At this point, I was both demoralized and irate at how condescending he was being, and became content to watching him struggle at his now disorganized, haphazardly arranged griddle, secretly smirking to myself when he would flip ramen patties over only to discover that they were underdone and still a shade of pasty yellow. He’d prod the buns with his finger, as if they were some sort of protein that would magically firm up like a steak once the underside was brown, so again I had a hard time hiding my satisfaction of petty revenge when he would keep prodding and flipping underdone patties, doing the exact opposite of what he was lecturing me on a few minutes earlier. I was trying my best to remain calm and act like I was actually learning from him when in reality all I wanted to do was wrench the spatula back, as we sputtered our way to the end of the market, eventually completely selling out five minutes before closing.
Working in a restaurant teaches you a whole host of skills- some related to being in the kitchen, and to a degree, some decently valuable life lessons: the importance of keeping your station clean every minute, making sure you’re 100% prepped before service begins, how to not lose your shit when everything seems to be going wrong, and even the correct way to clean. I never realized that there was a right and a wrong way to mop, let alone people with equally strong opinions about the matter. How to mop isn’t really something they teach alongside how to tie your shoes while in kindergarten. As I began wiping the floor, Bigwood walked by: “Not to be a dick, but have you ever mopped at a restaurant before?” To be honest, I couldn’t say that I did, as he walked me through his process.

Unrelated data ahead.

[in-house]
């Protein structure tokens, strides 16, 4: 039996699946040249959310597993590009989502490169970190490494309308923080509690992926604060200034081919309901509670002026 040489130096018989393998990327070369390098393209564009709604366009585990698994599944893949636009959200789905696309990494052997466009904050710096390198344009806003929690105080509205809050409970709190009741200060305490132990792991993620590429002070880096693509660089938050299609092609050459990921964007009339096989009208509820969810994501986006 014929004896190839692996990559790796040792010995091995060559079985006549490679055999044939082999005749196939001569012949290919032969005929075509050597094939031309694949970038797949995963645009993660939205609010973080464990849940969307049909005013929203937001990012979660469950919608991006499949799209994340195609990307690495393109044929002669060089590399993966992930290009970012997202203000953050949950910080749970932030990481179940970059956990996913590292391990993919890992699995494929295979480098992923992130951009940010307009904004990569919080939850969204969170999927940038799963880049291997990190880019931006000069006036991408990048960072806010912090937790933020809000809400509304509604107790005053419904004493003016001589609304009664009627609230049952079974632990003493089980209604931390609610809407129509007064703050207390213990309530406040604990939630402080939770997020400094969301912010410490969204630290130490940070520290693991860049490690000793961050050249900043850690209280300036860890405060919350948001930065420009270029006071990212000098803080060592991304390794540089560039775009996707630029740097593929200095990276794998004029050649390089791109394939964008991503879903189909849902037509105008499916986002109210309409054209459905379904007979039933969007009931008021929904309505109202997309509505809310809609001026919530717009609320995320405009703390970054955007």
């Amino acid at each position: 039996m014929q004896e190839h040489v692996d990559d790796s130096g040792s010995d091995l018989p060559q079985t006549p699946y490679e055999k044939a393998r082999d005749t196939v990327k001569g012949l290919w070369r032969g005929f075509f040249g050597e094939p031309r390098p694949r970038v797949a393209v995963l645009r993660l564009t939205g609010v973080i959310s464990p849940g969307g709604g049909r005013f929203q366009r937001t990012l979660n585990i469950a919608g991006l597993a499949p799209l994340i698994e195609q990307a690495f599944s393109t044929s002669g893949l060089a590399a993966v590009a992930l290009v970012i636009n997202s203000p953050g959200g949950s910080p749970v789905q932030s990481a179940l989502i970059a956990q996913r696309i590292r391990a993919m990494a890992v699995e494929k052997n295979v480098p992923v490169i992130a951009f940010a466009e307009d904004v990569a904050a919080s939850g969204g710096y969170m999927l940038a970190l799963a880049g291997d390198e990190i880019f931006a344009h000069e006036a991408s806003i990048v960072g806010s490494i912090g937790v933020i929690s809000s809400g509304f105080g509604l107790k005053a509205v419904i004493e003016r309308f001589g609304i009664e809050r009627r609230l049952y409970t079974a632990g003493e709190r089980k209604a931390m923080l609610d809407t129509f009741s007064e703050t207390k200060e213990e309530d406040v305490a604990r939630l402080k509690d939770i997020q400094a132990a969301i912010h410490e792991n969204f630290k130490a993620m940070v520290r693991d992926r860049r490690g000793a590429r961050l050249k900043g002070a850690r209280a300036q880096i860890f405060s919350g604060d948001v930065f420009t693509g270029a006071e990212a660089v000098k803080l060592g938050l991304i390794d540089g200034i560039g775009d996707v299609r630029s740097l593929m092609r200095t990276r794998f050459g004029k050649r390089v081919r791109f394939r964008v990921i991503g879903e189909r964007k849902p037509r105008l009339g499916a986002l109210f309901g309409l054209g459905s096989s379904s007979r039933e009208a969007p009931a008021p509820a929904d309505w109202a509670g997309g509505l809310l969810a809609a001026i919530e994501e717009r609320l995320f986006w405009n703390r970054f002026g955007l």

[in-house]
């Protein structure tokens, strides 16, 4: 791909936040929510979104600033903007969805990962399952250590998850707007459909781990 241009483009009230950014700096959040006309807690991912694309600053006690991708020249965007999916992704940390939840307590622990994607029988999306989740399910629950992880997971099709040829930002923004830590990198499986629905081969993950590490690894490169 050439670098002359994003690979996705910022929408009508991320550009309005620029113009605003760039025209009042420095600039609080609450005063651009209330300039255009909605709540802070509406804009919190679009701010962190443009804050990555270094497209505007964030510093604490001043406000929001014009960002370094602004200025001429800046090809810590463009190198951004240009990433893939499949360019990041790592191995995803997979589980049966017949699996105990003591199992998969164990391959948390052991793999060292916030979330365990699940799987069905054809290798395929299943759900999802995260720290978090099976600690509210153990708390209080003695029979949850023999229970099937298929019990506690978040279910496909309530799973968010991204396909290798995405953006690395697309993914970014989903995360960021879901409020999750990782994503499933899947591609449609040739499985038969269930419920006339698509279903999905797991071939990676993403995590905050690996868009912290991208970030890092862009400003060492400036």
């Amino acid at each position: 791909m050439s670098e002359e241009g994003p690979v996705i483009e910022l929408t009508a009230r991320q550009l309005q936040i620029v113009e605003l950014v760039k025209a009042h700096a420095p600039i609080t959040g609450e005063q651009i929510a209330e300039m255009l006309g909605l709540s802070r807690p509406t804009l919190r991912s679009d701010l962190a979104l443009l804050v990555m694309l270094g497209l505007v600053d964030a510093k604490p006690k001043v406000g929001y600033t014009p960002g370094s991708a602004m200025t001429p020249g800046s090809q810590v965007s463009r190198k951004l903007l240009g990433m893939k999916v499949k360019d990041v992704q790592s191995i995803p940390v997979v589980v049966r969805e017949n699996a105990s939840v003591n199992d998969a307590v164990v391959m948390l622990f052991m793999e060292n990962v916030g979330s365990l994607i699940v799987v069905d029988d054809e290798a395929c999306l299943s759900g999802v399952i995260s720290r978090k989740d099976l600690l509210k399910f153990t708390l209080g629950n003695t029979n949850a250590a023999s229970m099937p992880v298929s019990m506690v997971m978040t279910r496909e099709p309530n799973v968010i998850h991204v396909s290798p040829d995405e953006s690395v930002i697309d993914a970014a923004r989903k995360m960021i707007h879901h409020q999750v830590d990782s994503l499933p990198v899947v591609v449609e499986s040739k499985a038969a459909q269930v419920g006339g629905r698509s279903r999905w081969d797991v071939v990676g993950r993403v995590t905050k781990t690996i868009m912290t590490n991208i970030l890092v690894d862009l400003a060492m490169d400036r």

As I restarted mopping the kitchen floor using Bigwood’s method, the only thing crossing my mind was how underappreciated the culinary artisan is. I could have instead gotten a four year degree that taught me how to build bridges as a civil engineer, and the world needs civil engineers. The world is not clamoring for yet another chef, so here we are, at 10:30 PM making only a little above minimum wage, struggling to pay our bills every month, reminded of the fact that while we are brilliant at our craft, and can do something that 95% of the population wouldn’t be able to duplicate (including a civil engineer), the world still doesn’t really care enough for it to notice. So we numb with cigarettes and after work drinks, because that’s what it seems like chefs do.
I was tired - more than just a ‘I just got back from the gym’ tired, but the same type of tired as when you wake up at 5 AM to make sure you’re first in line at Disneyland, and then stay until the park closes to get the most bang for your buck. It was the type of exhaustion where you ankles feel numb from standing on your feet for so long, and where you could care less whether or not your teeth are brushed or if contacts taken out of your eyes. I wasn’t just physically tired, but emotionally drained, frustrated, cranky, and depleted of my confidence from being belittled and portrayed as incompetent to the other cooks. I could’ve fallen asleep sitting in the lounge.